Transportation Industry Recommendations

Share 

The following is an overview of the recommendations for the transportation industry discussed in the new report from Polaris, On-Ramps, Intersections, and Exit Routes: A Roadmap for Systems and Industries to Prevent and Disrupt Human Trafficking. This topic was included in the transportation chapter of the report.

  1. Travel Vouchers or Points Donation

    • 54% of survivors responding to Polaris’s survivor survey noted that transportation was a barrier to their leaving their situation.

    • Survivors of trafficking need assistance in gaining transportation to shelter, other social services, back home to their family and/or job interviews.

    • Public and private transportation companies should implement a philanthropic model to donate credits, points, or vouchers to organizations that directly serve survivors of trafficking.

    • Customers can also donate their points/credits directly to select anti-trafficking organizations as well.

  2. Post Prevention-Based Materials at Transit Hubs including the National Hotline Number

    • Since many victims have not yet been trafficked at the time they’re passing through transit stations and airports, outreach materials at these locations should focus on prevention education, healthy relationships, and migrant worker rights and also include the National Hotline number for future use.

  3. Develop an Employee Anti-Trafficking and Demand Reduction Policy

    • Such a policy should prohibit employees from using the company’s services, work time, or vehicles to facilitate or aide in human trafficking or to procure commercial sex.

    • Such a policy should involve immediate termination and possible law enforcement action if an employee is in violation.

  4. Train Staff on What to Look for and How to Respond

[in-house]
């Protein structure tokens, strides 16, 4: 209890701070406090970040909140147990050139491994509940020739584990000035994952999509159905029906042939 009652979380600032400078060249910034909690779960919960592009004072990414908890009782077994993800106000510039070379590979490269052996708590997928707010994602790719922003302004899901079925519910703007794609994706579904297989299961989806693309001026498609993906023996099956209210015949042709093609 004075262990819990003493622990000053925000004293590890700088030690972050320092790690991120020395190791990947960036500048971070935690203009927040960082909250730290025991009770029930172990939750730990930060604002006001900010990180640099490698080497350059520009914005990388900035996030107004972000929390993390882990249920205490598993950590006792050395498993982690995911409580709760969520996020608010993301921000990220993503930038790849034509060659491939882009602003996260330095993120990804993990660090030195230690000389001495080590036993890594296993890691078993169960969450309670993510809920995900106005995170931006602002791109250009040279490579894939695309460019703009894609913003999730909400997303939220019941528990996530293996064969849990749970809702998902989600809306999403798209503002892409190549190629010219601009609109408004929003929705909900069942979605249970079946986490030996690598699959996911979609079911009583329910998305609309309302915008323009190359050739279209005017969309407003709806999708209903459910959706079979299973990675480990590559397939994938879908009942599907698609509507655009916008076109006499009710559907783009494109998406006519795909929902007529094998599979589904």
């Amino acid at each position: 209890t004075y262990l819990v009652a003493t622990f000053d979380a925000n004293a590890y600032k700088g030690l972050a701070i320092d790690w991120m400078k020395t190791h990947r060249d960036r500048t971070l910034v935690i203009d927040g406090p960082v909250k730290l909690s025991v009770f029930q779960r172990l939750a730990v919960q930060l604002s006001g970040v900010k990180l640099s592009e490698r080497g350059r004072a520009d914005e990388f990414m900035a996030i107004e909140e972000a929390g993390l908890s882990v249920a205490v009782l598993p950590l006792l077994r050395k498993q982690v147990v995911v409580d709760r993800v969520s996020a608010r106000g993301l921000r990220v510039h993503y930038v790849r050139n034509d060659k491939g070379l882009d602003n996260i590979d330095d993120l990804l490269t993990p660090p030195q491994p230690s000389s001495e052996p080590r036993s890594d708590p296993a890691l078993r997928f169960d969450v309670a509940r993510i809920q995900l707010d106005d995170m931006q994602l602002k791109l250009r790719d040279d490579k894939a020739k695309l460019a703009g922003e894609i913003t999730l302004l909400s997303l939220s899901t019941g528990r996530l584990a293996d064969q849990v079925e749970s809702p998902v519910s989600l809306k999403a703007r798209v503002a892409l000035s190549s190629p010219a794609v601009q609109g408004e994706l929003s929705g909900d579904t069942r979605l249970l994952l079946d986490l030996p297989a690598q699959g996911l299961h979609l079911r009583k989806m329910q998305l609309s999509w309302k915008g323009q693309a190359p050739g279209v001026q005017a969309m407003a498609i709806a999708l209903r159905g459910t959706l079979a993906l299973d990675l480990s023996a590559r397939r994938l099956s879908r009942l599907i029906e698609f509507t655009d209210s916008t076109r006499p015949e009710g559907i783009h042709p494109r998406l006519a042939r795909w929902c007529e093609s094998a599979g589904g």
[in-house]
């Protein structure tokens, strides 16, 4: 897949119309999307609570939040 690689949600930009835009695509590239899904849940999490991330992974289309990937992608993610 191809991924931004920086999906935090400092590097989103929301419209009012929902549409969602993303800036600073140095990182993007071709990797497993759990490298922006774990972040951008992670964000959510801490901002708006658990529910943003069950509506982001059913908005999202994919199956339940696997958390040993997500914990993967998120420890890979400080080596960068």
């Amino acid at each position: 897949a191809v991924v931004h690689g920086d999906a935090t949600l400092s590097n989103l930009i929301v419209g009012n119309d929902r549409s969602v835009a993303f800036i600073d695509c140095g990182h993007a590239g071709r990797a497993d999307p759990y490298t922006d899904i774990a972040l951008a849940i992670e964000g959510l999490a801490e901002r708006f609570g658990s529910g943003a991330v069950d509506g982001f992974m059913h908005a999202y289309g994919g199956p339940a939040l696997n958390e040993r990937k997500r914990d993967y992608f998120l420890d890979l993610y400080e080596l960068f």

• Training should be required for all employees and include information about the specific types of trafficking most likely to utilize their form of transportation, trafficking indicators, and how to initiate their company’s protocol once a situation is suspected.

    • For companies which rely on independent contractors (such as rideshare drivers) where mandatory training may not be possible, companies should still commit to making educational resources available to contractors.

    • Data driven and survivor-centered training modules should be created in collaboration with anti-trafficking organizations and survivors.

  5. Develop Survivor Centered and Trauma Informed Response Protocols.

    • Response protocols should be designed collaboratively with survivors and anti-trafficking organizations to ensure they don’t cause further harm or trauma.

    • Companies should seek research and data to inform protocols, with an emphasis on monitoring and evaluation to assess the effectiveness of specific interventions and policy/procedural changes.

    • Instituting a cross-departmental anti-human trafficking task force which meets semi-annually to evaluate the execution of protocols in response to recent cases is one idea.

  6. Display and Promote The National Human Trafficking Hotline Number

    • Even if a business is under obligation to use another type of law enforcement tipline, having the Hotline posted is a good addition since the Hotline functions as both a tipline and a victim services resource.

    • Prominently display the Hotline number, both in company offices/headquarters, user apps, and in vehicles/planes for both employees and customers to see.

Join the Fight

Get action alerts and updates on human trafficking.

Take Action

You can make Freedom Happen Now

Learn More